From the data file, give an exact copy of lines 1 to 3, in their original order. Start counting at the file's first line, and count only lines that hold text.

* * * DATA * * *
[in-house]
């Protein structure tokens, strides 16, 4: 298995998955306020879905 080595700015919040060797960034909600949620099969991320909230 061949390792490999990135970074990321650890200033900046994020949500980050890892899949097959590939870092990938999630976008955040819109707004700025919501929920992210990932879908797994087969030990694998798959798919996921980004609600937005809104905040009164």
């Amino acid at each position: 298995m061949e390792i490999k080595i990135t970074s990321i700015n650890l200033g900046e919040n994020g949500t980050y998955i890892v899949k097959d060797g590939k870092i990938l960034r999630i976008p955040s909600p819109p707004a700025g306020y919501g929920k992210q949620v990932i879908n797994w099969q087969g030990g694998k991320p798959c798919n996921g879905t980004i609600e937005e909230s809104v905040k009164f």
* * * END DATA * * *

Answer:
[in-house]
């Protein structure tokens, strides 16, 4: 298995998955306020879905 080595700015919040060797960034909600949620099969991320909230 061949390792490999990135970074990321650890200033900046994020949500980050890892899949097959590939870092990938999630976008955040819109707004700025919501929920992210990932879908797994087969030990694998798959798919996921980004609600937005809104905040009164």
């Amino acid at each position: 298995m061949e390792i490999k080595i990135t970074s990321i700015n650890l200033g900046e919040n994020g949500t980050y998955i890892v899949k097959d060797g590939k870092i990938l960034r999630i976008p955040s909600p819109p707004a700025g306020y919501g929920k992210q949620v990932i879908n797994w099969q087969g030990g694998k991320p798959c798919n996921g879905t980004i609600e937005e909230s809104v905040k009164f």